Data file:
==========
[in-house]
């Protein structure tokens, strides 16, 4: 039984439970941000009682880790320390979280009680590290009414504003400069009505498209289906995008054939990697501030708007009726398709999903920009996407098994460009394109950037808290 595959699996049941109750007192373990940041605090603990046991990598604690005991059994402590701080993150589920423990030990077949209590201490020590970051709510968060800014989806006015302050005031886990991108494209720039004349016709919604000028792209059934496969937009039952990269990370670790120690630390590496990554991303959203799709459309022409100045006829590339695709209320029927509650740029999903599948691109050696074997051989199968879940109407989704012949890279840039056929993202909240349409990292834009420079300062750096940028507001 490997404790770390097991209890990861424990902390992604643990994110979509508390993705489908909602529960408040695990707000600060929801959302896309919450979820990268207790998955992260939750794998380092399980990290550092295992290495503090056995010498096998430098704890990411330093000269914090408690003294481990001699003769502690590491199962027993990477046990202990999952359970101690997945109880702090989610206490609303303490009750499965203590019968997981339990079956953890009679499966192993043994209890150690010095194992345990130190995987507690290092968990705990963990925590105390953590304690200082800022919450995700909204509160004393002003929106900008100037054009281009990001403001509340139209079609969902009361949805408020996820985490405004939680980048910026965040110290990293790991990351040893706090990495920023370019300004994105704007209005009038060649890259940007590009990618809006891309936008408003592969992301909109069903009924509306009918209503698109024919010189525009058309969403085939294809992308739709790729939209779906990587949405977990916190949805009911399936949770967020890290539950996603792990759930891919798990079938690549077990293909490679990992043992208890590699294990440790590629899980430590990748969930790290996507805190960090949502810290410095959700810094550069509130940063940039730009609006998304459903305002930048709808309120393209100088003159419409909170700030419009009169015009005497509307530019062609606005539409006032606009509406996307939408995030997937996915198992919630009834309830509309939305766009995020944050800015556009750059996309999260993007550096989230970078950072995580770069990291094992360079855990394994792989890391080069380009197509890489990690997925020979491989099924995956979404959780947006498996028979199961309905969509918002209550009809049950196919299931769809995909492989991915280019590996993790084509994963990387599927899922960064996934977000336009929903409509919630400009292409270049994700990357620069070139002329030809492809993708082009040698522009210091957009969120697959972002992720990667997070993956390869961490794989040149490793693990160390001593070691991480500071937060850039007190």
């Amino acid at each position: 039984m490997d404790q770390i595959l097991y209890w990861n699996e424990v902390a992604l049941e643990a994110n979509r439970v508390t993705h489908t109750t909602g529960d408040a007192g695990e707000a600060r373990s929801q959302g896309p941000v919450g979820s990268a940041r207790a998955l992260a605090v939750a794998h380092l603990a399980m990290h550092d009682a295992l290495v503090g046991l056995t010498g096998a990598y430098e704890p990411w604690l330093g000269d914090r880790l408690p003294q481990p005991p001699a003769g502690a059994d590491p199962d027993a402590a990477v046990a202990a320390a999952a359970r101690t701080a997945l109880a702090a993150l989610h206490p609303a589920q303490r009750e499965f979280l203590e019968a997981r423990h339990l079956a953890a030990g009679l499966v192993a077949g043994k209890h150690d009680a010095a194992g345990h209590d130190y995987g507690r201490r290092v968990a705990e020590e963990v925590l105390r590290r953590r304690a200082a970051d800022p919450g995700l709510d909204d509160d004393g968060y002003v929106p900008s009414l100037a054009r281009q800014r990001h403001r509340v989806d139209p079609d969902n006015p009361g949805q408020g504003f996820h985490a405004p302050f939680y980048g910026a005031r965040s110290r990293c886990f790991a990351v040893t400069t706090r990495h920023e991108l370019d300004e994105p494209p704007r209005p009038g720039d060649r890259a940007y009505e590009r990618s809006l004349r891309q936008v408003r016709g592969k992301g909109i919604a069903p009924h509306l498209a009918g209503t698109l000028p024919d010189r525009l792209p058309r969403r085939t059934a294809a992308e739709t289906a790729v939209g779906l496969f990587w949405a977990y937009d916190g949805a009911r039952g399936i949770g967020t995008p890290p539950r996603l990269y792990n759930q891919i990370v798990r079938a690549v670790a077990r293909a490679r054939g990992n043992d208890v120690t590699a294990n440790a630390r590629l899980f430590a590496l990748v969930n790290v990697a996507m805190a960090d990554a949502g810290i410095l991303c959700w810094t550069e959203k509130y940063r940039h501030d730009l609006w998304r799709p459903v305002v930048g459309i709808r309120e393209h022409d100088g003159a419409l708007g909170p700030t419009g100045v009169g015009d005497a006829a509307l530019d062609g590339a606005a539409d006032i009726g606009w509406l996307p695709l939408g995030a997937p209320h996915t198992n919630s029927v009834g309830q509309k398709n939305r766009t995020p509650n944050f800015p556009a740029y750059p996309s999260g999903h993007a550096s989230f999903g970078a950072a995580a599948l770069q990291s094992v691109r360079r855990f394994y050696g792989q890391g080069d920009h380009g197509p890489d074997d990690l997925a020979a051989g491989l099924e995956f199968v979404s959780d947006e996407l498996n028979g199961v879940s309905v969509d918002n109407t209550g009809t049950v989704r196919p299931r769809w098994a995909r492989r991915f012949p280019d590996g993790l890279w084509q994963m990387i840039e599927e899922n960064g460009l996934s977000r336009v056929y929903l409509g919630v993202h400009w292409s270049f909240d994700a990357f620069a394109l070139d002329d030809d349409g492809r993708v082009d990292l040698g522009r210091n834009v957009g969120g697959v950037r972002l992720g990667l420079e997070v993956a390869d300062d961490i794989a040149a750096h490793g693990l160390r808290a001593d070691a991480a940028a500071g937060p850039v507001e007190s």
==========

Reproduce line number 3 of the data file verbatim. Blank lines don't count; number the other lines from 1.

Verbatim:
């Amino acid at each position: 039984m490997d404790q770390i595959l097991y209890w990861n699996e424990v902390a992604l049941e643990a994110n979509r439970v508390t993705h489908t109750t909602g529960d408040a007192g695990e707000a600060r373990s929801q959302g896309p941000v919450g979820s990268a940041r207790a998955l992260a605090v939750a794998h380092l603990a399980m990290h550092d009682a295992l290495v503090g046991l056995t010498g096998a990598y430098e704890p990411w604690l330093g000269d914090r880790l408690p003294q481990p005991p001699a003769g502690a059994d590491p199962d027993a402590a990477v046990a202990a320390a999952a359970r101690t701080a997945l109880a702090a993150l989610h206490p609303a589920q303490r009750e499965f979280l203590e019968a997981r423990h339990l079956a953890a030990g009679l499966v192993a077949g043994k209890h150690d009680a010095a194992g345990h209590d130190y995987g507690r201490r290092v968990a705990e020590e963990v925590l105390r590290r953590r304690a200082a970051d800022p919450g995700l709510d909204d509160d004393g968060y002003v929106p900008s009414l100037a054009r281009q800014r990001h403001r509340v989806d139209p079609d969902n006015p009361g949805q408020g504003f996820h985490a405004p302050f939680y980048g910026a005031r965040s110290r990293c886990f790991a990351v040893t400069t706090r990495h920023e991108l370019d300004e994105p494209p704007r209005p009038g720039d060649r890259a940007y009505e590009r990618s809006l004349r891309q936008v408003r016709g592969k992301g909109i919604a069903p009924h509306l498209a009918g209503t698109l000028p024919d010189r525009l792209p058309r969403r085939t059934a294809a992308e739709t289906a790729v939209g779906l496969f990587w949405a977990y937009d916190g949805a009911r039952g399936i949770g967020t995008p890290p539950r996603l990269y792990n759930q891919i990370v798990r079938a690549v670790a077990r293909a490679r054939g990992n043992d208890v120690t590699a294990n440790a630390r590629l899980f430590a590496l990748v969930n790290v990697a996507m805190a960090d990554a949502g810290i410095l991303c959700w810094t550069e959203k509130y940063r940039h501030d730009l609006w998304r799709p459903v305002v930048g459309i709808r309120e393209h022409d100088g003159a419409l708007g909170p700030t419009g100045v009169g015009d005497a006829a509307l530019d062609g590339a606005a539409d006032i009726g606009w509406l996307p695709l939408g995030a997937p209320h996915t198992n919630s029927v009834g309830q509309k398709n939305r766009t995020p509650n944050f800015p556009a740029y750059p996309s999260g999903h993007a550096s989230f999903g970078a950072a995580a599948l770069q990291s094992v691109r360079r855990f394994y050696g792989q890391g080069d920009h380009g197509p890489d074997d990690l997925a020979a051989g491989l099924e995956f199968v979404s959780d947006e996407l498996n028979g199961v879940s309905v969509d918002n109407t209550g009809t049950v989704r196919p299931r769809w098994a995909r492989r991915f012949p280019d590996g993790l890279w084509q994963m990387i840039e599927e899922n960064g460009l996934s977000r336009v056929y929903l409509g919630v993202h400009w292409s270049f909240d994700a990357f620069a394109l070139d002329d030809d349409g492809r993708v082009d990292l040698g522009r210091n834009v957009g969120g697959v950037r972002l992720g990667l420079e997070v993956a390869d300062d961490i794989a040149a750096h490793g693990l160390r808290a001593d070691a991480a940028a500071g937060p850039v507001e007190s």